I don’t like hurting people. In fact, I really try to avoid it at all costs. I am, however, learning to stick up for myself. Maybe that means that person won’t like me, will be offended by what I say, will feel some pain. But here is how I decide what to say – can I walk away from the conversation with a clean conscious, that what I said was not out of malice or anger, but out of love and truth, hoensty and openness? Do I leave feeling good about my words? Sure, I often feel sad at the end of such a conversation. I am sad that I had to hurt the person and they may never come to realize the truth in what I said. I am sad that I am causing any offense to a friend. My pride is screaming as it realizes that person likely has some negative feelings towards me. But I am free. What is most important is to remember to act out of love. If what you are wanting to say is what you wanted to say the minute that person caused you any offense, you likely shouldn’t have said it. 

Take some time.

Be okay with how you feel.

Consider the other person’s feelings AND your own feelings.

Pray about it. Ask for help and clarity, direction and guidance.

Don’t speak out of hatred.

Don’t walk away feeling like a victor. Walk away knowing you spoke out of truth and honesty, and that it might take a long time, but hopefully that person will understand that one day.

Be an adult. [This is one of the most frustrating things to me – I often try to just be honest and talk about things, but so many “adults” haven’t learned that this can be healthy and good – it often is viewed as only a slam. Pride too often rules in such confrontational situations.]

But, all things considered – sometimes silence really is the best answer to a foolish response, a painful remark, an offended heart. It doesn’t feel good to stay silent, but sometimes that is what we are called to do. Write about it. Don’t talk about it with another person. Pray about it. Don’t lash out at the accuser.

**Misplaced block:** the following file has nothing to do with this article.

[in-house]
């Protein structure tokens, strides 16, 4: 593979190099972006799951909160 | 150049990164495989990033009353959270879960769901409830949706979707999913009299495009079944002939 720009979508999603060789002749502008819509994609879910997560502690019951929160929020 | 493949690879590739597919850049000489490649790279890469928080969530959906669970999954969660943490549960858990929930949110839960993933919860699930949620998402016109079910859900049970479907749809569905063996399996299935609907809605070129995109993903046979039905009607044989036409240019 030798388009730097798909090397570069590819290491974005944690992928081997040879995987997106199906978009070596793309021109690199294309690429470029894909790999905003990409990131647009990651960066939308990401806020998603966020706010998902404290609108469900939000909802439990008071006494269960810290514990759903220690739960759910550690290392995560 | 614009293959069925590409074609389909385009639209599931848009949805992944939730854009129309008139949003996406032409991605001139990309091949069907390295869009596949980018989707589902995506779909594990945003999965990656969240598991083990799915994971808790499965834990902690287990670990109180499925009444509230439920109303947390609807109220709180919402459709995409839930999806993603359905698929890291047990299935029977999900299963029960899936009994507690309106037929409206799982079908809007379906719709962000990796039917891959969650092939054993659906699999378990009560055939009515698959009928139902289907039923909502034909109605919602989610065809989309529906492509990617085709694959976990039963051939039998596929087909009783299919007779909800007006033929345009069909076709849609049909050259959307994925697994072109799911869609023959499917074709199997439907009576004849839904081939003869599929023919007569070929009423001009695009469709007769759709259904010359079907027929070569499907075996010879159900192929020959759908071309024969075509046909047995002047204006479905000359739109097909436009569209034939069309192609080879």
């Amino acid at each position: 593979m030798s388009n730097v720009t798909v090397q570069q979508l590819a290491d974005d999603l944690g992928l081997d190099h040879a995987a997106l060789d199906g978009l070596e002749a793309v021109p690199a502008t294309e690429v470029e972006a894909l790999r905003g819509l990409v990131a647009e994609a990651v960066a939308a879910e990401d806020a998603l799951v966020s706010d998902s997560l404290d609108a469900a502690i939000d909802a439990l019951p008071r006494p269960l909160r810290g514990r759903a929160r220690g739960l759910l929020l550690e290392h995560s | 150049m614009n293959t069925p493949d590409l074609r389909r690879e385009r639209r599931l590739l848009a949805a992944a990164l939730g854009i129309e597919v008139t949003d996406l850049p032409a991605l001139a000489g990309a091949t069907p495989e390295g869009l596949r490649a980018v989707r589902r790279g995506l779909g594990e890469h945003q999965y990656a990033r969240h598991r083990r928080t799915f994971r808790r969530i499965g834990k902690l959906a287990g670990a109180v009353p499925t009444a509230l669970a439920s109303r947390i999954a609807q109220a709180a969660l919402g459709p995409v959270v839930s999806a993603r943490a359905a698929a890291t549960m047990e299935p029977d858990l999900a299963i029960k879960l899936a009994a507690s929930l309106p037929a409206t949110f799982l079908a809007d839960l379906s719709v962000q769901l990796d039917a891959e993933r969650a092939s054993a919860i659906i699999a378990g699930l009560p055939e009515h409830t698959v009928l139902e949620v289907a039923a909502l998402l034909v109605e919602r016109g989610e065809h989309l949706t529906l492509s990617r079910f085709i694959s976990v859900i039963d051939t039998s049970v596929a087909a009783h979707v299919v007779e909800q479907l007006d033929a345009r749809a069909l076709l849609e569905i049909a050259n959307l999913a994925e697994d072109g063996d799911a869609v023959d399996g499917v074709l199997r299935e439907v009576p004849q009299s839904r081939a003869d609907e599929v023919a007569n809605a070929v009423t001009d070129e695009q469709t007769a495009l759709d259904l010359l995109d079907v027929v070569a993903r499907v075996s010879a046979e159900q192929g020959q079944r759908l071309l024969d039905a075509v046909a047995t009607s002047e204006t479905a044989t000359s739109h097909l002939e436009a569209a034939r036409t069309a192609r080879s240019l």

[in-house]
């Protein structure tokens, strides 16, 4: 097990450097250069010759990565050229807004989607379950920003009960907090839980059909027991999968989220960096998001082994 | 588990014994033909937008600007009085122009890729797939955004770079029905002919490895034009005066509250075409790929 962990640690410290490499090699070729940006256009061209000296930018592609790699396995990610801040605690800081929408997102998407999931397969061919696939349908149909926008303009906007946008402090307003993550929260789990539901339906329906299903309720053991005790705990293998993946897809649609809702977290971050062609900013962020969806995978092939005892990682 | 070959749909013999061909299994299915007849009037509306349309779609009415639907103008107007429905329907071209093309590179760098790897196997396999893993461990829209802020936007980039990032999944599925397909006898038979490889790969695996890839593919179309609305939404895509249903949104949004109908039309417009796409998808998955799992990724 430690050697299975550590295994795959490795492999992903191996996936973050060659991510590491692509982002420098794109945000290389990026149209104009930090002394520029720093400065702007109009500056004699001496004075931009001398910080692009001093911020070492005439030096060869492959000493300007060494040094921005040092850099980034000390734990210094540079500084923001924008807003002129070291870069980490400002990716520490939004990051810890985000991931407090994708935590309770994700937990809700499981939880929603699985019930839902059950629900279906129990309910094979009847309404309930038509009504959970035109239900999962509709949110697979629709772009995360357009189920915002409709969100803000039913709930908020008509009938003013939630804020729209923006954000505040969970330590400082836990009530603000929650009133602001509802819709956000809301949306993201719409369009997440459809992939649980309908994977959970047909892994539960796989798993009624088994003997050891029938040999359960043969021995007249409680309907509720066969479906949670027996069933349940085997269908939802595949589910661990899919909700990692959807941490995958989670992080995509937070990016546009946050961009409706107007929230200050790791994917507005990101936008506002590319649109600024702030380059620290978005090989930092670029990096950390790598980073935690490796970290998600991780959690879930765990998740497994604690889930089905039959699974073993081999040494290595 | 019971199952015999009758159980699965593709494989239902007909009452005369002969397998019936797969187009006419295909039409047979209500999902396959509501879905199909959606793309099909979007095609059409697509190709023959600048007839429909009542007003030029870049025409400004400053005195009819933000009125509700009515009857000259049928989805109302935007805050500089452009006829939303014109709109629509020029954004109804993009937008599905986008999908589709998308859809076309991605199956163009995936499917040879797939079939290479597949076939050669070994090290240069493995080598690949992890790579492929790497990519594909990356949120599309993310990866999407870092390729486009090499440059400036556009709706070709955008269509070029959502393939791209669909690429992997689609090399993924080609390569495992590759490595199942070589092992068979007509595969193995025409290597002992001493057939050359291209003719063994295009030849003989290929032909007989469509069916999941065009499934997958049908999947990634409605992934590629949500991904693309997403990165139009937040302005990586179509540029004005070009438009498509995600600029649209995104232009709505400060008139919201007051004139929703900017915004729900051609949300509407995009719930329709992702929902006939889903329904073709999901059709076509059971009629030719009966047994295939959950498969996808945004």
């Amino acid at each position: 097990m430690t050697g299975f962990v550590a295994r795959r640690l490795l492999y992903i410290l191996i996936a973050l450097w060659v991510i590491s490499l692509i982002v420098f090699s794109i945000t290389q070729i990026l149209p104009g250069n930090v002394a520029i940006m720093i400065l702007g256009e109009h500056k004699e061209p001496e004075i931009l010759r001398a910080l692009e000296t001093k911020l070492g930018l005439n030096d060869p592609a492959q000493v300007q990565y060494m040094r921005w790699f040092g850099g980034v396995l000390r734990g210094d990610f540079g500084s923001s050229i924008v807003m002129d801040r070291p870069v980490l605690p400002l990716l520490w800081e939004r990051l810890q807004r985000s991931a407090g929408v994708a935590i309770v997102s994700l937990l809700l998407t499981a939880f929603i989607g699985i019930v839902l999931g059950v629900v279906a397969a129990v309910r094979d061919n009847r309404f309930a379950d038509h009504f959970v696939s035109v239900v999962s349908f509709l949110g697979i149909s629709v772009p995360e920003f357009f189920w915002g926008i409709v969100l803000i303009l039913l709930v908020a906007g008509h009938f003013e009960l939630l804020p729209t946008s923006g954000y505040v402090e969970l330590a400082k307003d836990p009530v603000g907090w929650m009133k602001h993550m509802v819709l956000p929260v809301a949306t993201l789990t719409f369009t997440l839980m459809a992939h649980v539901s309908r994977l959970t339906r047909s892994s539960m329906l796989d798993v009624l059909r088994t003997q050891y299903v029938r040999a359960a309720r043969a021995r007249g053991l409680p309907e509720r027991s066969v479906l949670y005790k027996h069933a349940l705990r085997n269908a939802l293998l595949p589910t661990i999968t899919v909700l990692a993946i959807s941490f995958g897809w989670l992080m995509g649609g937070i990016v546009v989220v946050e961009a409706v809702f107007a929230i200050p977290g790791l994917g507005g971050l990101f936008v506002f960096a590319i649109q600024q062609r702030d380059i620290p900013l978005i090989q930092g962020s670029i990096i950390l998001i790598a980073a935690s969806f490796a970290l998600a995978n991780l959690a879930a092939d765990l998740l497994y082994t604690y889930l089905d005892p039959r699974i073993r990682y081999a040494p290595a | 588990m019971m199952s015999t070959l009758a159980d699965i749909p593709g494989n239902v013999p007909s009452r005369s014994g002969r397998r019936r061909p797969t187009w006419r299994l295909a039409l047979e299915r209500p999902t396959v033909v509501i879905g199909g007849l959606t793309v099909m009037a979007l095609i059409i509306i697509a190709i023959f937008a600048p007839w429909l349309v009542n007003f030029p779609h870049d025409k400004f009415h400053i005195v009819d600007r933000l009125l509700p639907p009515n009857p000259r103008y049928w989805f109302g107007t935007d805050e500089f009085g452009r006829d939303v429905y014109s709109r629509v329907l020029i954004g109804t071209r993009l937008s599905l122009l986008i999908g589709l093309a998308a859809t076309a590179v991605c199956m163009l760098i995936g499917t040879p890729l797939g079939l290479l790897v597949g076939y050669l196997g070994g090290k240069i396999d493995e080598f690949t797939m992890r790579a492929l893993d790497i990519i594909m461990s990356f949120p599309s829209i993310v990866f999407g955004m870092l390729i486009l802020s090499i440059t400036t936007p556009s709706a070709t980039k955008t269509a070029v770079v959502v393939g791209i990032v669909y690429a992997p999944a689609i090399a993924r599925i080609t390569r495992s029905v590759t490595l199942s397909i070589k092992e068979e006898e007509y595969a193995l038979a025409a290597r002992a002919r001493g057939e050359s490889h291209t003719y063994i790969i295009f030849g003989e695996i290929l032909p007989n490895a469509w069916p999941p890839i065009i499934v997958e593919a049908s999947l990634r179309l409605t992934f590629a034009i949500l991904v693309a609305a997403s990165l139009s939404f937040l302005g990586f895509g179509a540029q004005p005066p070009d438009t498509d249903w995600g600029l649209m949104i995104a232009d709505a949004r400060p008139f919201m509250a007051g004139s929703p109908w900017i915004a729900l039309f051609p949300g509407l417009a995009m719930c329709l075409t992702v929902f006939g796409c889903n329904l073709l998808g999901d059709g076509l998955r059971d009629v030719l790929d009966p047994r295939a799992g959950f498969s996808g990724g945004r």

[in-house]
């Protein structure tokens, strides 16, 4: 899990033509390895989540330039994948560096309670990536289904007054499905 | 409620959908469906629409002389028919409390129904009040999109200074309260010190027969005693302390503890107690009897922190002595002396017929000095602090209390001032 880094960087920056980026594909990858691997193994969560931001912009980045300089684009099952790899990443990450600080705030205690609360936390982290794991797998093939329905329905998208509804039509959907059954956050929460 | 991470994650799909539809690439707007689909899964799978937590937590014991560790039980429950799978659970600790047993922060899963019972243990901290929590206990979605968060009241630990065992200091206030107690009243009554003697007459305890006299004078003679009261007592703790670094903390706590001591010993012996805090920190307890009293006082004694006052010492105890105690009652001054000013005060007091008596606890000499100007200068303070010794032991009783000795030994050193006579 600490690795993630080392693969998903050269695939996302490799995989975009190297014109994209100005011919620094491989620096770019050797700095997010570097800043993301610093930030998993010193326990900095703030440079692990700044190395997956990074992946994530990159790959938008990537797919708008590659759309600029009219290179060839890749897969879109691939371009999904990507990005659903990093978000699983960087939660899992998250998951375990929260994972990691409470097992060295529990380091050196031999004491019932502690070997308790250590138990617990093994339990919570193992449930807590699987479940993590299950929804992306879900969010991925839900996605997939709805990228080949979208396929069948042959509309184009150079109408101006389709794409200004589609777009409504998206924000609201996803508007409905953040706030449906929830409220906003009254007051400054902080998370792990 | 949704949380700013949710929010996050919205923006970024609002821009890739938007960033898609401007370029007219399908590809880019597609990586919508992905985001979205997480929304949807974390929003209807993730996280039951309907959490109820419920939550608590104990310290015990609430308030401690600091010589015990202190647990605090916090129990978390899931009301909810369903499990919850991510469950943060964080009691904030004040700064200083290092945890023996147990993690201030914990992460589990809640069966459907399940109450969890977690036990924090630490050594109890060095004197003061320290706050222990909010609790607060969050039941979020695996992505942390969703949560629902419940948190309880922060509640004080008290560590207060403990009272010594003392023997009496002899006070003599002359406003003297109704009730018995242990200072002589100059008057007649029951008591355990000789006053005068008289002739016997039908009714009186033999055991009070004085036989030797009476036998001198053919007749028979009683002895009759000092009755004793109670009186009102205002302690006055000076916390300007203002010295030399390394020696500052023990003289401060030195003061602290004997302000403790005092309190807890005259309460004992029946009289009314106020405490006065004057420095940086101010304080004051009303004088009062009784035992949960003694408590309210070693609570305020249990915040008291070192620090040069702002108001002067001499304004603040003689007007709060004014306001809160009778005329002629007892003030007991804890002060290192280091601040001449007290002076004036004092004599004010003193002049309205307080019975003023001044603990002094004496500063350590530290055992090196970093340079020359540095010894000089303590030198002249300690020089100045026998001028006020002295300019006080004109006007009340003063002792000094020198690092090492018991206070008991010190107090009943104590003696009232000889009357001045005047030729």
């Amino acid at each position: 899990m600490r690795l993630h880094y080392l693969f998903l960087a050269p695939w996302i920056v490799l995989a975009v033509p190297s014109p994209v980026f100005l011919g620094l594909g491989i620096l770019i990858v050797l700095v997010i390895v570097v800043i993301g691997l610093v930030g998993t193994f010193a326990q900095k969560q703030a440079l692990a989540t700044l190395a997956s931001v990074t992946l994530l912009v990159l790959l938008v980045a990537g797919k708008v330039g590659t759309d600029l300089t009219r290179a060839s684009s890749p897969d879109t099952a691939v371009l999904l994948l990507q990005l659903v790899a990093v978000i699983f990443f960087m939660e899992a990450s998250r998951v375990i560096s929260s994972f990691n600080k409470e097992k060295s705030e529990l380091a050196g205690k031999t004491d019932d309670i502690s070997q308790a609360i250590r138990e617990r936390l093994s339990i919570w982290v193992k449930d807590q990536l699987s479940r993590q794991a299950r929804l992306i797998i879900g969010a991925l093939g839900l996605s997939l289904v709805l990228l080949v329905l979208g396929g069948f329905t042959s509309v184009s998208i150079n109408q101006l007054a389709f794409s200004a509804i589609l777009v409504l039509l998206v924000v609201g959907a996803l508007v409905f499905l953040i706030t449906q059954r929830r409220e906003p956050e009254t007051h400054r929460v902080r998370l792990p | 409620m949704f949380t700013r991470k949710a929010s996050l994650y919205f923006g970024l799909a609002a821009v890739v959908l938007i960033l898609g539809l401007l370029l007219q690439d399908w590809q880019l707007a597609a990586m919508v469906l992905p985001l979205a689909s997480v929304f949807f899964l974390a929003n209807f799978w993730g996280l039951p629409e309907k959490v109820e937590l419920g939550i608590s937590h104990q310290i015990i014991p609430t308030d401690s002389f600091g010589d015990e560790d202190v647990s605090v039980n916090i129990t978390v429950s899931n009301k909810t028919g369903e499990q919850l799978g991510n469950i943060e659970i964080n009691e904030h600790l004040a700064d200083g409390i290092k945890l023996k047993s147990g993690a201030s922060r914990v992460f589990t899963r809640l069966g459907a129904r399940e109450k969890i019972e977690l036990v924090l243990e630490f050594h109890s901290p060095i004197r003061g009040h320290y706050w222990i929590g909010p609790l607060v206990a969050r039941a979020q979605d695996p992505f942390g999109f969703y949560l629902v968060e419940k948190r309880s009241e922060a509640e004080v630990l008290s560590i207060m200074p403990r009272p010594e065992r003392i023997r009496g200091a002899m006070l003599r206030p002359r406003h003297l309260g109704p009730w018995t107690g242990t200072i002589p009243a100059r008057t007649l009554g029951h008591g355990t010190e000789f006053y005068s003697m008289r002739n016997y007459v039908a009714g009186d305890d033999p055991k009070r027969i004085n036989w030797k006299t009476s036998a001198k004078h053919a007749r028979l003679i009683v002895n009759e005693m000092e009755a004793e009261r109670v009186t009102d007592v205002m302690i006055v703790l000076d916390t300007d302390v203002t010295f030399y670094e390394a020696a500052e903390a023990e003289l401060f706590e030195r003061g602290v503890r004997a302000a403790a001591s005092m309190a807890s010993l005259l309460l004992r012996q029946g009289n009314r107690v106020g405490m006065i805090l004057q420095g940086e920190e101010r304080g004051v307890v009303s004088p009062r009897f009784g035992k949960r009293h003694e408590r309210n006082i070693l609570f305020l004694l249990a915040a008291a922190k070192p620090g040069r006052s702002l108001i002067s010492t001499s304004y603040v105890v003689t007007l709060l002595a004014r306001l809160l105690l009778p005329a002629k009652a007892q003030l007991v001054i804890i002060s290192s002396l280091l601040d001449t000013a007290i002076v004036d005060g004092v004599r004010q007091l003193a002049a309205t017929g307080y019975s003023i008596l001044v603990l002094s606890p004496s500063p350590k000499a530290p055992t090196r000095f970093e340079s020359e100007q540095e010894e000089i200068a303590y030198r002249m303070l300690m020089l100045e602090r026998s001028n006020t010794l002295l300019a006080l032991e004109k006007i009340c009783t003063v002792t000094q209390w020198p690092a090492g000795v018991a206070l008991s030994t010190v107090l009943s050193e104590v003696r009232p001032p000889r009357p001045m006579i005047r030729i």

[This post was originally posted on my other blog, Worthy Heart]

In the Word Wednesday: Your Body as a Temple

I’m currently studying 1 Corinthians and this week my focus is on chapters 2-3. I like to read each chapter from a few different versions and also look up some commentaries. Yesterday, while reading chapter 3 I was really struck by The Message version of veses 3:16-17:

You realize, don’t you, that you are the temple of God, and God himself is present in you? No one will get by with vandalizing God’s temple, you can be sure of that. God’s temple is sacred—and you, remember, are the temple.

Trust me, I hear and remind myself all the time that my body is not my own – it is the temple in which God dwells, and therefore should be treated with the utmost care and respect.


The problem is, really a temple means nothing to me. I mean, I get that it is sacred – or was sacred – but I don’t worship in a temple and have never been brought up doing so, so I never gained respect for any physical temple. Likewise, I live in a society which promotes pleasure, especially pleasure through acts that tend to destroy my body temple. The foods we consume, the way we overwork our bodies – through physical exercise and a tendency to dismiss rest, sleep, and solitude – as well as drugs and alcohol abounding. We are about pleasing our bodies… and destroying them.

I’m just as guilty, and I am not saying these things are bad in and of themselves. We just don’t know how to discipline ourselves, to take things in moderation so as not to cause harm.


In my battle vs my body and vs food and also vs self image, I am often reminded of these verses and the fact that as a Christian, I am a dwelling place for God, and therefore need to take care of myself. But mostly, I am reminded that my heart is the sole dwelling place for God living in me, and I should really take care to protect my heart.

This is all a learning process for me – watching what I eat and how much I work out – not to look good for the approval of man, but to honor God as a steward of this body he has given me.

Related scripture: